Exactly- furthermore those who deny the Holocaust are basically turning their backs on perhaps the most bitter lesson humanity has ever learned. And people who refuse to learn from their mistakes are destined to repeat it which is why denying the Holocaust is not only a slap in the face to Jews, Gypsies, Homosexuals, Handicapped and the millions who died during that time it is also dangerous on the long term to the rest of humanity. People should look to these attrocities as a constant reminder of what can happen when hate is allowed to rampage societies and it is no coincidence that many of those deniers are themselves hate-mongers such as the Iranian regime for example.

And on the double-standard issue: isn't it strange how after Ahmedinajad announced a cartoon contest depicting Holocaust denial not one Iranian embassy anywhere in the world was broken into or set aflame?
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Old 02-14-2006, 04:13 PM   #65
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Default Re: The Hypocrisy of the Cartoon Controversy

Quote:
Originally Posted by RonE
Exactly- furthermore those who deny the Holocaust are basically turning their backs on perhaps the most bitter lesson humanity has ever learned. And people who refuse to learn from their mistakes are destined to repeat it which is why denying the Holocaust is not only a slap in the face to Jews, Gypsies, Homosexuals, Handicapped and the millions who died during that time it is also dangerous on the long term to the rest of humanity. People should look to these attrocities as a constant reminder of what can happen when hate is allowed to rampage societies and it is no coincidence that many of those deniers are themselves hate-mongers such as the Iranian regime for example.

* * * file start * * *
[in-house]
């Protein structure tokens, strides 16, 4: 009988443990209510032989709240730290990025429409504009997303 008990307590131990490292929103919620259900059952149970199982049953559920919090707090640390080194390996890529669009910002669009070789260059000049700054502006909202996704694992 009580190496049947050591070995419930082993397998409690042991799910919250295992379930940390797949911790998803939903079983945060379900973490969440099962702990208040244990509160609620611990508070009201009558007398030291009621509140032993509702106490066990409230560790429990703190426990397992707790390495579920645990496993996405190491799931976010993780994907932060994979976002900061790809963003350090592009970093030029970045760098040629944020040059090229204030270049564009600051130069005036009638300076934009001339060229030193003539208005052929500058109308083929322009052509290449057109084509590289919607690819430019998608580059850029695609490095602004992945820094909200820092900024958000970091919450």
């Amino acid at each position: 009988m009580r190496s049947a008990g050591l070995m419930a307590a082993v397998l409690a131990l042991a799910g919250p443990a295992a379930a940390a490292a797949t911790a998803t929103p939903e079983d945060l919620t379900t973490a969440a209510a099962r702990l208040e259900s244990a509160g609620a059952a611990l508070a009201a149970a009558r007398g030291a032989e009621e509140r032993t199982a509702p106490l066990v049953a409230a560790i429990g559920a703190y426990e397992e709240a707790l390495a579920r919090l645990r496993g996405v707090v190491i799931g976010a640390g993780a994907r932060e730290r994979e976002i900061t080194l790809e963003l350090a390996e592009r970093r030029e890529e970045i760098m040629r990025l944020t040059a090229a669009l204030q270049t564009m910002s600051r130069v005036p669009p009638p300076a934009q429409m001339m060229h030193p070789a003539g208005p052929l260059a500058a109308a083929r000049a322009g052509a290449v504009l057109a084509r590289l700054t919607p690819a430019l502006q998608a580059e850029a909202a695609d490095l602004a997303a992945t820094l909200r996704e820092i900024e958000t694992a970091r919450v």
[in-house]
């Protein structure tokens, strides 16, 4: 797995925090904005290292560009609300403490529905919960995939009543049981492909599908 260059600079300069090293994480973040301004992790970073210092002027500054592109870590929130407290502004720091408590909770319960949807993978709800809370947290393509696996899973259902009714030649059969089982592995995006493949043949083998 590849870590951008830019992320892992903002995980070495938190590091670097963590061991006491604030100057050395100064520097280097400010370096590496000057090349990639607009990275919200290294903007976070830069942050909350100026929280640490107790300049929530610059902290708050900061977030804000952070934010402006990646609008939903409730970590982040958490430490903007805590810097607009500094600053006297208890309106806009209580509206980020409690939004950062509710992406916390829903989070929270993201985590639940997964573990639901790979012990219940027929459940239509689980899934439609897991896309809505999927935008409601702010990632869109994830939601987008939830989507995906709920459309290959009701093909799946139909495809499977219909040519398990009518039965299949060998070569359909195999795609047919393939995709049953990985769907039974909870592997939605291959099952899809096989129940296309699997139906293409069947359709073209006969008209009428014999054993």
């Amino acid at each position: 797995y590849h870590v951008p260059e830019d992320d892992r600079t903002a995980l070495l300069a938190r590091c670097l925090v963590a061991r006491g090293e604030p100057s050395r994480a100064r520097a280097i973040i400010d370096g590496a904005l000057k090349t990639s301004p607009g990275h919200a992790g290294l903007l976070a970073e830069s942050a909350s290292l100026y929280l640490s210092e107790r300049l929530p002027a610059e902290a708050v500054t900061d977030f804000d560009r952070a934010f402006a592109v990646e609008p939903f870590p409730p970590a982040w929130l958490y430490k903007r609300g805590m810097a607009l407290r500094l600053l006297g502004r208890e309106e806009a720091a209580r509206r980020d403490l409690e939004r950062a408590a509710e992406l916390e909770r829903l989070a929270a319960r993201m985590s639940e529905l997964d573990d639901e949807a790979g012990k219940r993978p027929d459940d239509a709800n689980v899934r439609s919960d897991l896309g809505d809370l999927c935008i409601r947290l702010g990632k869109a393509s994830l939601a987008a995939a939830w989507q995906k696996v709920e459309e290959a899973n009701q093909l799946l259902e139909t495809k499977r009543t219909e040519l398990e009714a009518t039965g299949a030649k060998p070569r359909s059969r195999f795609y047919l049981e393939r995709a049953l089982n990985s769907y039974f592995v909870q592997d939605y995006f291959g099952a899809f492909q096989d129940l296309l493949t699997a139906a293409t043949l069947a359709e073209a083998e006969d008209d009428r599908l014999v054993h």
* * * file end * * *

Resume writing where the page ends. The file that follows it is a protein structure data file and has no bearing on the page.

And on the double-standard issue: isn't it strange how after Ahmedinajad announced a cartoon contest depicting Holocaust denial not one Iranian embassy anywhere in the world was broken into or set aflame?
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Old 02-14-2006, 10:45 PM   #66
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Default Re: The Hypocrisy of the Cartoon Controversy

Quote:
Originally Posted by kapranos
And if I want respect for, let's say,

1) Lleyton Hewitt
2) Tennis Magazine
3) Mary Carillo

I guess people should be obligated to respect my wishes too?

Sorry but who those people think they are?
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Old 02-15-2006, 10:02 AM   #67
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Default Re: The Hypocrisy of the Cartoon Controversy

Quote:
Originally Posted by cobalt60
mandoura will get you for that
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Old 02-15-2006, 10:03 AM   #68
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Default Re: The Hypocrisy of the Cartoon Controversy

Quote:
Originally Posted by kapranos
And if I want respect for, let's say,

1) Lleyton Hewitt
2) Tennis Magazine
3) Mary Carillo

I guess people should be obligated to respect my wishes too?

Sorry but who those people think they are?
Lay off Mary! She may be no virgin, but I insist you respect her.
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Old 02-15-2006, 04:12 PM   #69
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Default Re: The Hypocrisy of the Cartoon Controversy

On the subject of double standards in the Arab world, go here:

http://www.pmw.org.il/Latest%20bulle...ew.htm#b140206

Credit to littlegreenfootballs.com for the link.
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Old 02-15-2006, 04:16 PM   #70
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Default Re: The Hypocrisy of the Cartoon Controversy

Quote:
Originally Posted by buddyholly
mandoura will get you for that
Buddy back
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Old 02-15-2006, 06:22 PM   #71
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Default Re: The Hypocrisy of the Cartoon Controversy

The Danish paper published the cartoons because they believed that Muslims would overreact to the cartoon. They were more than right. The Danish extreme party has gained in the polls. It is funny a Muslim radical was asked what she hated the most in Switzerland where she lives. She answered UDP which is the nationalist right wing Swiss Party. But here beliefs are no better if not worse. She wants to see seperate pools for muslim men and women. Pffff.
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Old 02-16-2006, 07:08 PM   #72